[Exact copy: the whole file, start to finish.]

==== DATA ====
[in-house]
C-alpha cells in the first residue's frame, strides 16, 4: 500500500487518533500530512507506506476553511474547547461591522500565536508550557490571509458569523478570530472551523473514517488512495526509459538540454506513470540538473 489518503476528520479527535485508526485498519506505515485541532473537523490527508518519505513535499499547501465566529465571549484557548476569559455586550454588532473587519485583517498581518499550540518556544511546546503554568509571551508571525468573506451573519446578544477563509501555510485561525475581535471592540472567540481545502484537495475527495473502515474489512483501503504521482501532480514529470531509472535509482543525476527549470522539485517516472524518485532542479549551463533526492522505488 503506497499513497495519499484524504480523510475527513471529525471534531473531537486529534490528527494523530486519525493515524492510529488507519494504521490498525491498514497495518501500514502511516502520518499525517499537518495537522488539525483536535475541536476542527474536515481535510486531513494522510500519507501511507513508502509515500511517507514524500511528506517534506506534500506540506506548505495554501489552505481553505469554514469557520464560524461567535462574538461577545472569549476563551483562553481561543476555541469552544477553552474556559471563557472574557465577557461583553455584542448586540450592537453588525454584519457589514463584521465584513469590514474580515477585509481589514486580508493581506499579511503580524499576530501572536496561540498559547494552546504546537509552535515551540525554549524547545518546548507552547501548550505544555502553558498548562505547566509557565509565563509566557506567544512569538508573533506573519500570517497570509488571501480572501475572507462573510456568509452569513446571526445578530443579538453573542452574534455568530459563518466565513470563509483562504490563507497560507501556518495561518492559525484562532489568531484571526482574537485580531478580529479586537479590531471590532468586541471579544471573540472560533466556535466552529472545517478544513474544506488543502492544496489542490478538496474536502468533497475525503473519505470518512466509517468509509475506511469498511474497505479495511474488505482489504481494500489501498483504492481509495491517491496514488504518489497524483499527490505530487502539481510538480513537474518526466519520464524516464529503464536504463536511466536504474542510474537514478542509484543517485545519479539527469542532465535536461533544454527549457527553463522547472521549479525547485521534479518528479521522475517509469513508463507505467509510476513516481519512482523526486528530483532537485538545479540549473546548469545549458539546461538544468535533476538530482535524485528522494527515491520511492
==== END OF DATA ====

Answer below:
[in-house]
C-alpha cells in the first residue's frame, strides 16, 4: 500500500487518533500530512507506506476553511474547547461591522500565536508550557490571509458569523478570530472551523473514517488512495526509459538540454506513470540538473 489518503476528520479527535485508526485498519506505515485541532473537523490527508518519505513535499499547501465566529465571549484557548476569559455586550454588532473587519485583517498581518499550540518556544511546546503554568509571551508571525468573506451573519446578544477563509501555510485561525475581535471592540472567540481545502484537495475527495473502515474489512483501503504521482501532480514529470531509472535509482543525476527549470522539485517516472524518485532542479549551463533526492522505488 503506497499513497495519499484524504480523510475527513471529525471534531473531537486529534490528527494523530486519525493515524492510529488507519494504521490498525491498514497495518501500514502511516502520518499525517499537518495537522488539525483536535475541536476542527474536515481535510486531513494522510500519507501511507513508502509515500511517507514524500511528506517534506506534500506540506506548505495554501489552505481553505469554514469557520464560524461567535462574538461577545472569549476563551483562553481561543476555541469552544477553552474556559471563557472574557465577557461583553455584542448586540450592537453588525454584519457589514463584521465584513469590514474580515477585509481589514486580508493581506499579511503580524499576530501572536496561540498559547494552546504546537509552535515551540525554549524547545518546548507552547501548550505544555502553558498548562505547566509557565509565563509566557506567544512569538508573533506573519500570517497570509488571501480572501475572507462573510456568509452569513446571526445578530443579538453573542452574534455568530459563518466565513470563509483562504490563507497560507501556518495561518492559525484562532489568531484571526482574537485580531478580529479586537479590531471590532468586541471579544471573540472560533466556535466552529472545517478544513474544506488543502492544496489542490478538496474536502468533497475525503473519505470518512466509517468509509475506511469498511474497505479495511474488505482489504481494500489501498483504492481509495491517491496514488504518489497524483499527490505530487502539481510538480513537474518526466519520464524516464529503464536504463536511466536504474542510474537514478542509484543517485545519479539527469542532465535536461533544454527549457527553463522547472521549479525547485521534479518528479521522475517509469513508463507505467509510476513516481519512482523526486528530483532537485538545479540549473546548469545549458539546461538544468535533476538530482535524485528522494527515491520511492